- Justice and rule of law
- women’s rights
- health rights
- capacity building
Began Program: 2004
More than ten years after a brutal, decade-long civil war ravaged the country, leaving nearly 200,000 dead and at least 7,000 disappeared, Algeria has yet to grapple with the traumas of its recent past. The government granted widespread amnesty to perpetrators of the war’s abuses, and the regime has zero tolerance for criticism of its human rights record, past or present. The lifting of a 19-year state of emergency in 2011 was swiftly followed by new laws restricting freedom of the press, association, and political parties. Activists are regularly harassed and arrested on trumped up charges.
In this extremely restrictive context, there nevertheless exist a handful of courageous activists who continue to seek truth and justice and promote democratic change.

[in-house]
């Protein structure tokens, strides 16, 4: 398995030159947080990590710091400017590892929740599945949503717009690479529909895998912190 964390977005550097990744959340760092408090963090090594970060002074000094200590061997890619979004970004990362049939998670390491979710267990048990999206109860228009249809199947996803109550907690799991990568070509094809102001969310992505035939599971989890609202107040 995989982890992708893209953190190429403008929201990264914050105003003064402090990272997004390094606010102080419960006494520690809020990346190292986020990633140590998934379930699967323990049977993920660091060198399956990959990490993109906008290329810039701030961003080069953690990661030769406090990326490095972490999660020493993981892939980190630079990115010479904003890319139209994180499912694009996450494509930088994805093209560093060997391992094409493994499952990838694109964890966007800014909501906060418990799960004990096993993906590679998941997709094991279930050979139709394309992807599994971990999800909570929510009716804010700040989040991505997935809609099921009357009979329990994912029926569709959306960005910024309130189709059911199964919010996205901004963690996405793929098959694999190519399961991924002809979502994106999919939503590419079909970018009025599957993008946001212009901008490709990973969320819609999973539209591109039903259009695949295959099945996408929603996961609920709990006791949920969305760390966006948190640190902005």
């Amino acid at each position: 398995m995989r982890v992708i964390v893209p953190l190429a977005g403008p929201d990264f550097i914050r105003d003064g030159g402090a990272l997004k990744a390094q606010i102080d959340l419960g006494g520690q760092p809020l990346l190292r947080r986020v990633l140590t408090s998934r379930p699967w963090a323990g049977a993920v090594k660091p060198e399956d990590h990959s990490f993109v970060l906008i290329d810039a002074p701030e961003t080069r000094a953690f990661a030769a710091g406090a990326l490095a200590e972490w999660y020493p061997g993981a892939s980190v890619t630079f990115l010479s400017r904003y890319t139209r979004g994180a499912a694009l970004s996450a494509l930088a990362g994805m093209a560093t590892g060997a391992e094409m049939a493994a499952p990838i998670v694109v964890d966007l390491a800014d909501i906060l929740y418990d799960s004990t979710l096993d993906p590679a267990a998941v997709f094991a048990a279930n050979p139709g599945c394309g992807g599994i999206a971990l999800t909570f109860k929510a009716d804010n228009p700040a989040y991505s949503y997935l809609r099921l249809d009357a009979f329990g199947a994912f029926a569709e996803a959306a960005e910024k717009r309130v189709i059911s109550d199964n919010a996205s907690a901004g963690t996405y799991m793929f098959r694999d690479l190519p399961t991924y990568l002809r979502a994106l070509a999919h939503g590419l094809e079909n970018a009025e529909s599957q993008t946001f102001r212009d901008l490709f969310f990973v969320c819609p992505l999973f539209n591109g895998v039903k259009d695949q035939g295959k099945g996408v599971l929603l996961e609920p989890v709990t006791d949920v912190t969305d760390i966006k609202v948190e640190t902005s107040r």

Very few human rights organizations are able to operate in Algeria. The Fund’s strategy has been to provide a lifeline for the small independent human rights community that exists, much as we did for years in neighboring Tunisia. Our grantees represent families of those disappeared or killed; these families are seeking information and justice from a government determined to brush aside such atrocities. Our grantees are demanding better protections for women, and an end to discrimination against people living with HIV/AIDS. Where the state has turned a blind eye, the activists we support relentlessly generate international pressure that has compelled the government to act. We also help grantees grappling with Algeria’s challenging environment—supporting efforts to build coalitions, capacity, and the ability to confront bureaucratic and legal obstacles.
Nassera Dutour is the mother of one of Algeria’s “disappeared.” In January 1997, her son Amine, twenty-years-old at the time, left home to buy pastries for the evening’s meal. He never returned. Since her son’s disappearance, she has devoted her life to shattering the silence surrounding the fate of her son and those of thousands of others who vanished during the war.